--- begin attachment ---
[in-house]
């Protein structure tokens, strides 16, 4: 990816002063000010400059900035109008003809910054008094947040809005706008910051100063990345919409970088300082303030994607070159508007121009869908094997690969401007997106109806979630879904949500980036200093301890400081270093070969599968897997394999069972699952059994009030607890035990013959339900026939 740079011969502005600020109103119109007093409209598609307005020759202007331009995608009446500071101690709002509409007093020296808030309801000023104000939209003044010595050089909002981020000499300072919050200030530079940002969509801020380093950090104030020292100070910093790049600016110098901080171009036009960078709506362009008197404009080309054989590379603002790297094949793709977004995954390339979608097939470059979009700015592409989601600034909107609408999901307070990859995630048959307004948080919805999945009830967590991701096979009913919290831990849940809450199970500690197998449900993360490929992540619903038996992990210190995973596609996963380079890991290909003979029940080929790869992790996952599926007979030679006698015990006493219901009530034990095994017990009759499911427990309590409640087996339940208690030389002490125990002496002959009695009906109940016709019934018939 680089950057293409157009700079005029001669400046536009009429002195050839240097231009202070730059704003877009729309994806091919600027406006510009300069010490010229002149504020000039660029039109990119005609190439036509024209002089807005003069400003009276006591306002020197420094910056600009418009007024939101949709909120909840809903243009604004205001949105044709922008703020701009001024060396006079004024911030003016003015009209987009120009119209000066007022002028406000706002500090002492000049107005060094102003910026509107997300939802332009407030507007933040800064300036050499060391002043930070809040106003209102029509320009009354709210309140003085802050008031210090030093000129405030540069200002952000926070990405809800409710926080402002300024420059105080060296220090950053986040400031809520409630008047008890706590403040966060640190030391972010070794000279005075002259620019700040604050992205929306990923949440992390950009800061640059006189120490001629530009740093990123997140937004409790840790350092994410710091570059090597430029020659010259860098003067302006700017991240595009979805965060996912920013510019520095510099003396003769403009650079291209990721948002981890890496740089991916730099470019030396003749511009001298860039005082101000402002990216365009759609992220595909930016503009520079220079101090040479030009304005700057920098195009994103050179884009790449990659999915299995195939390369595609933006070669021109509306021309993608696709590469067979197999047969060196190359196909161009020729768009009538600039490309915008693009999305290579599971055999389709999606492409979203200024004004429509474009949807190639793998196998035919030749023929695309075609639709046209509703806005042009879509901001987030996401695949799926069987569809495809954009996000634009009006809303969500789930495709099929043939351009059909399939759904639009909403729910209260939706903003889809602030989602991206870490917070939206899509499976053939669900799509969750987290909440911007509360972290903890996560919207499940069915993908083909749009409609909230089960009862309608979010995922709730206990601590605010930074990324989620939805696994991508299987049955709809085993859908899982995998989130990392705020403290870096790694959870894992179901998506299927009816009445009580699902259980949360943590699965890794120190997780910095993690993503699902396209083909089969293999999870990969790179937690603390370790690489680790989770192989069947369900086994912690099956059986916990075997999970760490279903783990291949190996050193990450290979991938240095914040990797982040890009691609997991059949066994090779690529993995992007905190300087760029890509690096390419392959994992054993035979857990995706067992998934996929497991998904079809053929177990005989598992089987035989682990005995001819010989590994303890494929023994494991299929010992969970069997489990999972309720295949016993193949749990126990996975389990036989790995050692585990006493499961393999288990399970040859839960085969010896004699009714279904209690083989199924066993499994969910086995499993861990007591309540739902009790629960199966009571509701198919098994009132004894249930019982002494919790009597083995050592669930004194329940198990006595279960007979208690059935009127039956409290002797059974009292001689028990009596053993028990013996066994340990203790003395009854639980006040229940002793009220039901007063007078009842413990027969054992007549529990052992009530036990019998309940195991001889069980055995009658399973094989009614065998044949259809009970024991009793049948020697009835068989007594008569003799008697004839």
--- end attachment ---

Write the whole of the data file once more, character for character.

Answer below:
[in-house]
């Protein structure tokens, strides 16, 4: 990816002063000010400059900035109008003809910054008094947040809005706008910051100063990345919409970088300082303030994607070159508007121009869908094997690969401007997106109806979630879904949500980036200093301890400081270093070969599968897997394999069972699952059994009030607890035990013959339900026939 740079011969502005600020109103119109007093409209598609307005020759202007331009995608009446500071101690709002509409007093020296808030309801000023104000939209003044010595050089909002981020000499300072919050200030530079940002969509801020380093950090104030020292100070910093790049600016110098901080171009036009960078709506362009008197404009080309054989590379603002790297094949793709977004995954390339979608097939470059979009700015592409989601600034909107609408999901307070990859995630048959307004948080919805999945009830967590991701096979009913919290831990849940809450199970500690197998449900993360490929992540619903038996992990210190995973596609996963380079890991290909003979029940080929790869992790996952599926007979030679006698015990006493219901009530034990095994017990009759499911427990309590409640087996339940208690030389002490125990002496002959009695009906109940016709019934018939 680089950057293409157009700079005029001669400046536009009429002195050839240097231009202070730059704003877009729309994806091919600027406006510009300069010490010229002149504020000039660029039109990119005609190439036509024209002089807005003069400003009276006591306002020197420094910056600009418009007024939101949709909120909840809903243009604004205001949105044709922008703020701009001024060396006079004024911030003016003015009209987009120009119209000066007022002028406000706002500090002492000049107005060094102003910026509107997300939802332009407030507007933040800064300036050499060391002043930070809040106003209102029509320009009354709210309140003085802050008031210090030093000129405030540069200002952000926070990405809800409710926080402002300024420059105080060296220090950053986040400031809520409630008047008890706590403040966060640190030391972010070794000279005075002259620019700040604050992205929306990923949440992390950009800061640059006189120490001629530009740093990123997140937004409790840790350092994410710091570059090597430029020659010259860098003067302006700017991240595009979805965060996912920013510019520095510099003396003769403009650079291209990721948002981890890496740089991916730099470019030396003749511009001298860039005082101000402002990216365009759609992220595909930016503009520079220079101090040479030009304005700057920098195009994103050179884009790449990659999915299995195939390369595609933006070669021109509306021309993608696709590469067979197999047969060196190359196909161009020729768009009538600039490309915008693009999305290579599971055999389709999606492409979203200024004004429509474009949807190639793998196998035919030749023929695309075609639709046209509703806005042009879509901001987030996401695949799926069987569809495809954009996000634009009006809303969500789930495709099929043939351009059909399939759904639009909403729910209260939706903003889809602030989602991206870490917070939206899509499976053939669900799509969750987290909440911007509360972290903890996560919207499940069915993908083909749009409609909230089960009862309608979010995922709730206990601590605010930074990324989620939805696994991508299987049955709809085993859908899982995998989130990392705020403290870096790694959870894992179901998506299927009816009445009580699902259980949360943590699965890794120190997780910095993690993503699902396209083909089969293999999870990969790179937690603390370790690489680790989770192989069947369900086994912690099956059986916990075997999970760490279903783990291949190996050193990450290979991938240095914040990797982040890009691609997991059949066994090779690529993995992007905190300087760029890509690096390419392959994992054993035979857990995706067992998934996929497991998904079809053929177990005989598992089987035989682990005995001819010989590994303890494929023994494991299929010992969970069997489990999972309720295949016993193949749990126990996975389990036989790995050692585990006493499961393999288990399970040859839960085969010896004699009714279904209690083989199924066993499994969910086995499993861990007591309540739902009790629960199966009571509701198919098994009132004894249930019982002494919790009597083995050592669930004194329940198990006595279960007979208690059935009127039956409290002797059974009292001689028990009596053993028990013996066994340990203790003395009854639980006040229940002793009220039901007063007078009842413990027969054992007549529990052992009530036990019998309940195991001889069980055995009658399973094989009614065998044949259809009970024991009793049948020697009835068989007594008569003799008697004839």